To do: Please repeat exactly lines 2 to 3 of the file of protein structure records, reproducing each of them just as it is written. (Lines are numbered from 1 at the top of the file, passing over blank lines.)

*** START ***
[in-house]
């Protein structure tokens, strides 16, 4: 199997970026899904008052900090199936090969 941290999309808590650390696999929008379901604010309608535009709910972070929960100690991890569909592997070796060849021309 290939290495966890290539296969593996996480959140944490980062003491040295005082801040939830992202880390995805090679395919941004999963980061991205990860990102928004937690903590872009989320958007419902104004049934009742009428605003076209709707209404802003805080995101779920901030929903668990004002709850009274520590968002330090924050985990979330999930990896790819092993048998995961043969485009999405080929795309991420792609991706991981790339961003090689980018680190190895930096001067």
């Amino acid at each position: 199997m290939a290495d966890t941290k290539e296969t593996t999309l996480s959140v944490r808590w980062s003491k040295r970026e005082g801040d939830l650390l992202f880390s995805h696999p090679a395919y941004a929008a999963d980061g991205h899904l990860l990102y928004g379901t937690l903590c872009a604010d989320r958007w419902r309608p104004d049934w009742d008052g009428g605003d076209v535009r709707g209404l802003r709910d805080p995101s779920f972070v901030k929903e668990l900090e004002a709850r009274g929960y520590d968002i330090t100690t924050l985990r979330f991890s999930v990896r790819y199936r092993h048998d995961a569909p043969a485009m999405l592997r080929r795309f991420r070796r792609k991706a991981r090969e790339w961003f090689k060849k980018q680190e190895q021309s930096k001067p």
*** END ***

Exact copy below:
């Protein structure tokens, strides 16, 4: 199997970026899904008052900090199936090969 941290999309808590650390696999929008379901604010309608535009709910972070929960100690991890569909592997070796060849021309 290939290495966890290539296969593996996480959140944490980062003491040295005082801040939830992202880390995805090679395919941004999963980061991205990860990102928004937690903590872009989320958007419902104004049934009742009428605003076209709707209404802003805080995101779920901030929903668990004002709850009274520590968002330090924050985990979330999930990896790819092993048998995961043969485009999405080929795309991420792609991706991981790339961003090689980018680190190895930096001067």
């Amino acid at each position: 199997m290939a290495d966890t941290k290539e296969t593996t999309l996480s959140v944490r808590w980062s003491k040295r970026e005082g801040d939830l650390l992202f880390s995805h696999p090679a395919y941004a929008a999963d980061g991205h899904l990860l990102y928004g379901t937690l903590c872009a604010d989320r958007w419902r309608p104004d049934w009742d008052g009428g605003d076209v535009r709707g209404l802003r709910d805080p995101s779920f972070v901030k929903e668990l900090e004002a709850r009274g929960y520590d968002i330090t100690t924050l985990r979330f991890s999930v990896r790819y199936r092993h048998d995961a569909p043969a485009m999405l592997r080929r795309f991420r070796r792609k991706a991981r090969e790339w961003f090689k060849k980018q680190e190895q021309s930096k001067p």